4.13 Regulatory Context—Regulatory contexts where this guide is applicable include voluntary cleanups, brownfields cleanups performed in compliance with state voluntary cleanup programs, or brownfield initiatives, state-led enforcement cleanups, for example, most underground storage tank corrective actions by states paid through the American Recovery and Reinvestment Act of 2009, CERCLA removal and remedial actions, and other corrective actions required under RCRA. Users should, however, determine the regulatory context for each site and comply with all applicable laws, regulations and guidance (for example, environmental laws under CERCLA, RCRA, TSCA), including health and safety requirements under the OSHA and parallel state statutes and regulations.
4.13.1 Current state and federal cleanup processes already incorporate some greener cleanup principles or sustainable objectives (see NAS 2011) (. This guide expands the evaluation and consideration of these aspects for interested users. )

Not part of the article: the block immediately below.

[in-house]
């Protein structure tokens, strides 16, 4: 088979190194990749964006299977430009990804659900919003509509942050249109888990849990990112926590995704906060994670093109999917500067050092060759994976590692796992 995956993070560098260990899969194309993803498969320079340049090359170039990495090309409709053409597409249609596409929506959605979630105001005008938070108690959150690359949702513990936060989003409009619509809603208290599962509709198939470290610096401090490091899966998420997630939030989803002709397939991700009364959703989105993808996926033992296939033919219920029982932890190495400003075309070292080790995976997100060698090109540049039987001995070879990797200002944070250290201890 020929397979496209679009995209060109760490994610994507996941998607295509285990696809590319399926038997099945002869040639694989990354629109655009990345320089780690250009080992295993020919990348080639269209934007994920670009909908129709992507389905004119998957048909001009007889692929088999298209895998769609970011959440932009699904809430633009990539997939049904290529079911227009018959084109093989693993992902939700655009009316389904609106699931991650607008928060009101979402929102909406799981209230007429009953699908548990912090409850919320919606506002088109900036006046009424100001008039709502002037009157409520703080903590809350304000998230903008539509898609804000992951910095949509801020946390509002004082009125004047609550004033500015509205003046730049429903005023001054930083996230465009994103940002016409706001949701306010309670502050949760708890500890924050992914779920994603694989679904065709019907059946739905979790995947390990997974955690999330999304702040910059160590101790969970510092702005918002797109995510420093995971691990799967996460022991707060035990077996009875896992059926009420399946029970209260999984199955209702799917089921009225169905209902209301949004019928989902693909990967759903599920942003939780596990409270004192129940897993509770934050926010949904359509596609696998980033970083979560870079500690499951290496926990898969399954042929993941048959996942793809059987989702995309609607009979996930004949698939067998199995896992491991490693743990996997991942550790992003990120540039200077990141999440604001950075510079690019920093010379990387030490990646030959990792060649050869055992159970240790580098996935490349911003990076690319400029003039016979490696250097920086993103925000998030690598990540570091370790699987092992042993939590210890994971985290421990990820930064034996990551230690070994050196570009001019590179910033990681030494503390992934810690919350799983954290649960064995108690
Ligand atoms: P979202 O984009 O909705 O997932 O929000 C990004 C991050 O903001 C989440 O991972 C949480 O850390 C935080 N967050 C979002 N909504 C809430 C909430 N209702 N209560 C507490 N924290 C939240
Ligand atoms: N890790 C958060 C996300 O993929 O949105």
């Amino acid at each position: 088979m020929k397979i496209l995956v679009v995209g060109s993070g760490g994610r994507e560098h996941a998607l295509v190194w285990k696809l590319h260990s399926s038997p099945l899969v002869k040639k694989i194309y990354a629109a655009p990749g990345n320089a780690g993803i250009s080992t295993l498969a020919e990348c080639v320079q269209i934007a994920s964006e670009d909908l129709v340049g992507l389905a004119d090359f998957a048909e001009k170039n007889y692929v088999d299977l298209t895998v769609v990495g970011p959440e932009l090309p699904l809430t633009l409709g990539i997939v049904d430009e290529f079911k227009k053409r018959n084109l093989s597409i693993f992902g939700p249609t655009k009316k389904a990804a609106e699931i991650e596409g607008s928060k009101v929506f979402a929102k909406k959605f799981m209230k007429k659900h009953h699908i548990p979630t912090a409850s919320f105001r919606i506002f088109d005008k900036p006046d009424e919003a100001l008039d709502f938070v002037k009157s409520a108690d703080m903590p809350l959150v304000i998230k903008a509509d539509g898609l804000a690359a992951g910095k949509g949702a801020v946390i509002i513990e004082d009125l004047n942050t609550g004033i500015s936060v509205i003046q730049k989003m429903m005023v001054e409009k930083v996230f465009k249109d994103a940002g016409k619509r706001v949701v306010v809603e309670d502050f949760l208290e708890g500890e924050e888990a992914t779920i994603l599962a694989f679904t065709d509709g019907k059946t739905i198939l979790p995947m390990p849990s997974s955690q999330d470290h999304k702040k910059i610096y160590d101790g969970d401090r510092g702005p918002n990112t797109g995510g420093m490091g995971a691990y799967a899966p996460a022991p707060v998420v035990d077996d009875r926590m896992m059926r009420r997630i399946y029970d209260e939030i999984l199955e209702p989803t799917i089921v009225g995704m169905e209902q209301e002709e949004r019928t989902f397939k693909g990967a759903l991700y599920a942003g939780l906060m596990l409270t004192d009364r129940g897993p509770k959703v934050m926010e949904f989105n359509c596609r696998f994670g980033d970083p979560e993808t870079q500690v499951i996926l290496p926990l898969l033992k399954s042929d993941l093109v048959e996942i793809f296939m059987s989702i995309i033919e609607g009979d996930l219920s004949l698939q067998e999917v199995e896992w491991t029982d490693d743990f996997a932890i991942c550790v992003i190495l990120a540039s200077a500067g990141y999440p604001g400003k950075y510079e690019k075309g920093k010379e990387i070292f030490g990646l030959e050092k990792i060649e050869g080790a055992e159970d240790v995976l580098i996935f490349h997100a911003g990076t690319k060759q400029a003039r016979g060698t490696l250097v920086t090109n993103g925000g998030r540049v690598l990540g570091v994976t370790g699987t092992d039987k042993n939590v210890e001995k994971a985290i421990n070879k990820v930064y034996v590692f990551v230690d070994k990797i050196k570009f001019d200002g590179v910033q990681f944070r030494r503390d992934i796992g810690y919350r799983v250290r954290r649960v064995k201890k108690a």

4.13.2 This guide provides ideas and options within a broad range of actions that integrate sustainable objectives throughout all phases of the cleanup. The guide is not, however, a stand-alone document and does not provide all the information needed to complete the cleanup process. In addition, when implementing this guide, the user must comply with all applicable state and local professional licensing requirements.
4.13.3 The use of this guide does not ensure compliance with any regulatory requirements. Additionally, users are cautioned that environmental regulators may not review or evaluate any particular aspect or results from using this guide as part of the cleanup approval process and the regulatory program.